"It's been a blessing to be working for Bell-Aliant. I couldn't have chosen a better company," she says.

Halleran has taken a leave of absence.

Before she can have a kidney transplant, a donor has to be identified and she needs to be in remission for a year.

Both are still a ways off, but after a tough five months, things are beginning to look up.

The therapies - thrice-weekly dialysis and a freezer bag full of medications - are working. While she's not clinically in remission, she's getting close.

As well, a number of family members will be tested March 26 to determine the best candidate to donate an organ.

One of them is her mother, Barb Grouchy.

It's been tough watching her oldest daughter fight Wegener's, she said.

Grouchy has spent day after day nursing her daughter, but the support she'd really like to offer is a kidney.

"We're hoping it's going to be me," Grouchy says.

The right candidate should be known in five weeks, but even if everything goes smoothly, it'll be eight to 12 months (possibly more) before a transplant will take place.

Halleran was understandably impatient at first, but is coming to grips with the delay, the side-effects of the drugs and her overall situation.

She's gained some weight because of the steroids, and finds it hard to look at old pictures of herself.

Her range of movement continues to be limited by the dialysis lines hooked up to her neck.

She can't get a shower. Her husband has to wash her hair, and she finds it frustrating when she can't do things for herself.

She has had to follow a strict diet and misses take-out food. She's not allowed anything with phosphorus, potassium or a lot of sodium.

"Which is mostly everything," she laughs.

Still, she's feeling a lot better and her spirits have improved.

"I still have really good days. I still have really bad days. Each day is different."

Halleran has a teenage son, 12-year-old daughter and four-year-old boy.

She says they are dealing with her illness as well as can be expected.

Because her immune system is down, she can't be around colds or flus. If they bring anything home from school, she has to stay away from them.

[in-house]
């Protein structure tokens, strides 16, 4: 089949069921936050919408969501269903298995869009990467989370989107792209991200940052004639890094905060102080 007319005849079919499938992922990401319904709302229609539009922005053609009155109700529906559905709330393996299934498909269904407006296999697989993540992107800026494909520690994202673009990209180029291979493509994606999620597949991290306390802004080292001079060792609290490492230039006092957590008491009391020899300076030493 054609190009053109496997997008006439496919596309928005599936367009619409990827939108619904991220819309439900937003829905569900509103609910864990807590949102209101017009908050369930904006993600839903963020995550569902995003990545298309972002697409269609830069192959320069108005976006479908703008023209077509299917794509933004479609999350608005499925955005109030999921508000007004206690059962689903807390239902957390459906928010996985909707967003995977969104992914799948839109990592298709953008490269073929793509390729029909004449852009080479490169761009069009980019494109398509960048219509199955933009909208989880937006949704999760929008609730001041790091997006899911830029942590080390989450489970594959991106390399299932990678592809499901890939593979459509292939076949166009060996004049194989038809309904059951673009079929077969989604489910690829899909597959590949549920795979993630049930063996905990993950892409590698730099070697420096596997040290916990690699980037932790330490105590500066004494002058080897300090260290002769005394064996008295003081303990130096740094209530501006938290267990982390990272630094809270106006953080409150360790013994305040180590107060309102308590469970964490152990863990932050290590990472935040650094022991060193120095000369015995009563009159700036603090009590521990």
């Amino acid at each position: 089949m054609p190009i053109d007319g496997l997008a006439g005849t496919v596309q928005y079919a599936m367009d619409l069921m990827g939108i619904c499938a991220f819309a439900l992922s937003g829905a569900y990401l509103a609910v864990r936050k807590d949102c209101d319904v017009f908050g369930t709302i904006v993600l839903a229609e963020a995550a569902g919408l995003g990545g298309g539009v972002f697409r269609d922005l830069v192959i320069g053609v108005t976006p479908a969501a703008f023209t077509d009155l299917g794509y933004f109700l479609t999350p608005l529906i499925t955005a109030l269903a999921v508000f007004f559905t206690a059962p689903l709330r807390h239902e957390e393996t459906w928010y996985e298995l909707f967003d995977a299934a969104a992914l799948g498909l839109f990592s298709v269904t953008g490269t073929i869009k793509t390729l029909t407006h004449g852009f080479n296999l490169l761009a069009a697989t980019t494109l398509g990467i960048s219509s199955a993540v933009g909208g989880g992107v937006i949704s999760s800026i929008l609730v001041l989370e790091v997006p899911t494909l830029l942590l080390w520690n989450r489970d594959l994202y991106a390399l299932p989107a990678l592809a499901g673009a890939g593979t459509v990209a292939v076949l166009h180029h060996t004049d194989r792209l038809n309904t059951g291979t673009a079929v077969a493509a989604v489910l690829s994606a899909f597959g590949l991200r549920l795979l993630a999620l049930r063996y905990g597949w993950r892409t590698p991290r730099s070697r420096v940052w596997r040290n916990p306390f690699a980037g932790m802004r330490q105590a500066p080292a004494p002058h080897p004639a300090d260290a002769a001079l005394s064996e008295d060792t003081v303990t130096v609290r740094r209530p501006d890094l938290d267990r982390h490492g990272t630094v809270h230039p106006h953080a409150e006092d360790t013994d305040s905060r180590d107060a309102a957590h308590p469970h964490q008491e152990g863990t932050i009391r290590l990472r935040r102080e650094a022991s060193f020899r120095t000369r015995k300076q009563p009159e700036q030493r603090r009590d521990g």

Her family, friends and co-workers have helped in her recovery.

Their support has been constant, and recently, they held a poker night fundraiser to help offset some medical expenses and help the family financially as Leonard's new business finds its legs.

Halleran took a gamble and attended the event.

"Anyone who knows me knows I'm strong-willed. I was only going to go for an hour, but I ended up staying for the whole thing, pretty much. I was there with my mask on, my gloves on. It was really emotional, seeing a lot of people that haven't seen me sick."

The experience has taught her a lot.

She looks more at the big picture and doesn't sweat the small stuff. Her 15-year-old recently complained about having to run and catch a bus. She told him she'd love to be able to do that.

Her predicament has also taught her a lot about others. She didn't expect some of the people who have stuck by her to be there.

After having such a full life before learning of the Wegener's, she said in the weeks and months after diagnosis, she felt like she was going nowhere.

However, now that the condition is slowly being brought under control, and with potential kidney donor testing happening soon, Halleran is finally seeing a light at the end of the tunnel.

"I've been through a lot, but the thing is - this disease - you've got to stay positive. If not, it'll get you."

Halleran has started a Facebook group called Wegener's Granulomatosis and Rare Diseases, http://on.fb.me/FOaCHd

sbartlett@thetelegram.com Twitter: @SteveBartlett_